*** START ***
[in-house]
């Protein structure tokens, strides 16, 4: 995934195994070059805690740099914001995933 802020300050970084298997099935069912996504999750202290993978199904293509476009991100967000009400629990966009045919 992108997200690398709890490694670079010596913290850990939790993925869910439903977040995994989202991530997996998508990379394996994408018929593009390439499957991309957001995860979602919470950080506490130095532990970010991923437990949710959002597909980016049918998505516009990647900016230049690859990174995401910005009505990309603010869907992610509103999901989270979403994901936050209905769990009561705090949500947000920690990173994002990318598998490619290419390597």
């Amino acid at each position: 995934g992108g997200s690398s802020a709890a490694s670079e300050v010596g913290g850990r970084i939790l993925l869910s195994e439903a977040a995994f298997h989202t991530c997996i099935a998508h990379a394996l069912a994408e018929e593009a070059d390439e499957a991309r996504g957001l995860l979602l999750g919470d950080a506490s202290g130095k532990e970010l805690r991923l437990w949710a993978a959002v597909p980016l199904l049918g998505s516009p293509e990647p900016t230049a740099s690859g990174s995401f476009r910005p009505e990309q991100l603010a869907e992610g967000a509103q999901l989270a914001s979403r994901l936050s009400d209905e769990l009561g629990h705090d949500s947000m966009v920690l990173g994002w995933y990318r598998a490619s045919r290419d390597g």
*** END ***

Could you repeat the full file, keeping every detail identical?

[in-house]
């Protein structure tokens, strides 16, 4: 995934195994070059805690740099914001995933 802020300050970084298997099935069912996504999750202290993978199904293509476009991100967000009400629990966009045919 992108997200690398709890490694670079010596913290850990939790993925869910439903977040995994989202991530997996998508990379394996994408018929593009390439499957991309957001995860979602919470950080506490130095532990970010991923437990949710959002597909980016049918998505516009990647900016230049690859990174995401910005009505990309603010869907992610509103999901989270979403994901936050209905769990009561705090949500947000920690990173994002990318598998490619290419390597």
């Amino acid at each position: 995934g992108g997200s690398s802020a709890a490694s670079e300050v010596g913290g850990r970084i939790l993925l869910s195994e439903a977040a995994f298997h989202t991530c997996i099935a998508h990379a394996l069912a994408e018929e593009a070059d390439e499957a991309r996504g957001l995860l979602l999750g919470d950080a506490s202290g130095k532990e970010l805690r991923l437990w949710a993978a959002v597909p980016l199904l049918g998505s516009p293509e990647p900016t230049a740099s690859g990174s995401f476009r910005p009505e990309q991100l603010a869907e992610g967000a509103q999901l989270a914001s979403r994901l936050s009400d209905e769990l009561g629990h705090d949500s947000m966009v920690l990173g994002w995933y990318r598998a490619s045919r290419d390597g």